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Amish Hate Crime Trial Begins in Ohio

Ana Abraham

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Samuel Mullet Sr. is an Amish man living in rural Eastern Ohio. He lives on an 800-acre compound where he is considered a religious leader.

He, along with 15 of his followers (some of whom are his children and most of whom are somehow related to him) stand accused of hate crimes in connection to 2011 attacks on other Amish people.

In the words of Prosecutor Bridget Brennan, in the Amish faith, “A man’s beard and a woman’s hair are sacred religious symbols…symbols of righteousness, religious symbols that God is present in their lives.”

Mullet and his followers allegedly forcibly cut the beards and hair of several members of their sect.

One such instance was photographed and released by the prosecution.

Defense counsel for Mullet is not denying that the photograph shows his client cutting the hair of Raymond Hershberger, an Amish elder, but instead insists the circumstances were not those that constitute a hate crime. Attorney Dean Carro said the reason for the actions of the 16 individuals was “compassion”.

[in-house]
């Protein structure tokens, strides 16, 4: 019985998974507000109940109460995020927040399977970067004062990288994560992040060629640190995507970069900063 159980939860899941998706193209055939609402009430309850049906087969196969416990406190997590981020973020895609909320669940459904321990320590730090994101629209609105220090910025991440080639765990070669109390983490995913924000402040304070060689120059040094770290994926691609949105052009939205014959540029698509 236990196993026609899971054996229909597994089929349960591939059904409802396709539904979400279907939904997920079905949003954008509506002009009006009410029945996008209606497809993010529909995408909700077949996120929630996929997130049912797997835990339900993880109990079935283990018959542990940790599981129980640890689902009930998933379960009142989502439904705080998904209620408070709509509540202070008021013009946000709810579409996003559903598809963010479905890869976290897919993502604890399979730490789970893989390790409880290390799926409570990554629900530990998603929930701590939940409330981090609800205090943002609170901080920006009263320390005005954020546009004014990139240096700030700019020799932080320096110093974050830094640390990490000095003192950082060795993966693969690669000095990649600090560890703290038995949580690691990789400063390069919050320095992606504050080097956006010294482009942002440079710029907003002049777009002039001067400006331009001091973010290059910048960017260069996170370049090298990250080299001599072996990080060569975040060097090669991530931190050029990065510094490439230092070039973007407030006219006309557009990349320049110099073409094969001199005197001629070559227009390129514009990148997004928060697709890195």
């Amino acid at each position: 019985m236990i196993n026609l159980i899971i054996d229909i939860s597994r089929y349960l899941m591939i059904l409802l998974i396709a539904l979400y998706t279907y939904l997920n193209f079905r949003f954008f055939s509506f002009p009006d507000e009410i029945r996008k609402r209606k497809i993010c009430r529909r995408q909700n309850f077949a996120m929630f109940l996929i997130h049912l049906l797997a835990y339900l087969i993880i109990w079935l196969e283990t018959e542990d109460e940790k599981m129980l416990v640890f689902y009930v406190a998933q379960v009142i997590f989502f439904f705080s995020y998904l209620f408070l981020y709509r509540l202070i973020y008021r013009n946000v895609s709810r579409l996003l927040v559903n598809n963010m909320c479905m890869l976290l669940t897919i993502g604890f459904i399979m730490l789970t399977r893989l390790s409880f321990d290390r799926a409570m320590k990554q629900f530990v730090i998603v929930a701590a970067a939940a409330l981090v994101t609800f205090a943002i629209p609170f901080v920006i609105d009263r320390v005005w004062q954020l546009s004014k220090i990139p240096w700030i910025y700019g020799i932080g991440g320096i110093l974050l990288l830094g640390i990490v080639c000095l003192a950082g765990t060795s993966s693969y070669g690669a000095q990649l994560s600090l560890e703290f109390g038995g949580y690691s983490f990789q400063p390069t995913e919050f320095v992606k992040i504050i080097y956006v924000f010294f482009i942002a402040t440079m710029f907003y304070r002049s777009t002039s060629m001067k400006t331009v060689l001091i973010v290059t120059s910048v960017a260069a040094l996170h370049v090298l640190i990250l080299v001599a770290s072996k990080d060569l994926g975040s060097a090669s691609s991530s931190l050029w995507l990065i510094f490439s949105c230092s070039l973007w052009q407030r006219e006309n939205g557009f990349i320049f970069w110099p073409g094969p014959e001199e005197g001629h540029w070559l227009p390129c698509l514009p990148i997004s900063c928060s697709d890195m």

Congress has defined a hate crime as a “criminal offense against a person or property motivated in whole or in part by an offender’s bias against a race, religion disability, ethnic origin or sexual orientation.”

Since the hair cutting attacks are being seen as attacks on religious practice—one accused man allegedly said to victims Barbara and Marty Miller, “God is not with you,”—they are being prosecuted under the Matthew Shepard-James Byrd Hate Crimes Prevention Act.

Much controversy has surrounded the question of how Mullet and his followers chose their victims. Reports indicate that the victims are mostly men and women who had helped others leave Mullet’s sect in the past, or those who Mullet and his followers believe live in a religiously impure way.

The sect calls itself the Bergholz Clan, named for the town where their compound is.

The FBI, in an affidavit, alleges that Samuel Mullet imposed very strict punishments on anyone in his community who disobeyed his wishes. He supposedly forced men to sleep in a chicken coop on his property, sometimes for several days at a time, and also had sexual relations with some of his married female followers to “counsel” them and “cleanse them of the devil”.

He has stated, on more than one occasion, that he is not running a cult.

In addition to the charges relating to hate crimes, members of the sect will also face charges of kidnapping, conspiracy and obstruction.

Some could face 20 years to life in prison if convicted. In response to the allegations, Mullet stated, “Beard-cutting is a crime, is it?”

The trial began in Cleveland, Ohio on Monday, Aug. 27, with jury selection.

 

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Amish Hate Crime Trial Begins in Ohio